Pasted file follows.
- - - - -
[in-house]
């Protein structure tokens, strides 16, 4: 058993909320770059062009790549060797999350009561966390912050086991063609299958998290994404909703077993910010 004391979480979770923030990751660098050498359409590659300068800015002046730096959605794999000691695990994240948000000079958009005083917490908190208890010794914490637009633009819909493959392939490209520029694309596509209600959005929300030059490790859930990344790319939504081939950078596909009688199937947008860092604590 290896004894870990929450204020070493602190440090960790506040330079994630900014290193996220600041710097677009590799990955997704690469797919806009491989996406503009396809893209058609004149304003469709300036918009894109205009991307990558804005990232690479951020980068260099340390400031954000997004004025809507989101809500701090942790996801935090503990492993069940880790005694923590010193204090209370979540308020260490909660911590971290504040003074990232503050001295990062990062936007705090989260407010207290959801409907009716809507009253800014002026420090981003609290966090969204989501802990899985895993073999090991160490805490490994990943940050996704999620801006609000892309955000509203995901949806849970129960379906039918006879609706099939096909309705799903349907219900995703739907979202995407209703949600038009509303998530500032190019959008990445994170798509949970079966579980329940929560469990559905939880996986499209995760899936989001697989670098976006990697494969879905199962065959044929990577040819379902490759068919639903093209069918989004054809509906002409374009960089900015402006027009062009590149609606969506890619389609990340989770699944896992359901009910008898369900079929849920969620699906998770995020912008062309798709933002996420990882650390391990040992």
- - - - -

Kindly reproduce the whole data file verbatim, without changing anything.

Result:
[in-house]
């Protein structure tokens, strides 16, 4: 058993909320770059062009790549060797999350009561966390912050086991063609299958998290994404909703077993910010 004391979480979770923030990751660098050498359409590659300068800015002046730096959605794999000691695990994240948000000079958009005083917490908190208890010794914490637009633009819909493959392939490209520029694309596509209600959005929300030059490790859930990344790319939504081939950078596909009688199937947008860092604590 290896004894870990929450204020070493602190440090960790506040330079994630900014290193996220600041710097677009590799990955997704690469797919806009491989996406503009396809893209058609004149304003469709300036918009894109205009991307990558804005990232690479951020980068260099340390400031954000997004004025809507989101809500701090942790996801935090503990492993069940880790005694923590010193204090209370979540308020260490909660911590971290504040003074990232503050001295990062990062936007705090989260407010207290959801409907009716809507009253800014002026420090981003609290966090969204989501802990899985895993073999090991160490805490490994990943940050996704999620801006609000892309955000509203995901949806849970129960379906039918006879609706099939096909309705799903349907219900995703739907979202995407209703949600038009509303998530500032190019959008990445994170798509949970079966579980329940929560469990559905939880996986499209995760899936989001697989670098976006990697494969879905199962065959044929990577040819379902490759068919639903093209069918989004054809509906002409374009960089900015402006027009062009590149609606969506890619389609990340989770699944896992359901009910008898369900079929849920969620699906998770995020912008062309798709933002996420990882650390391990040992």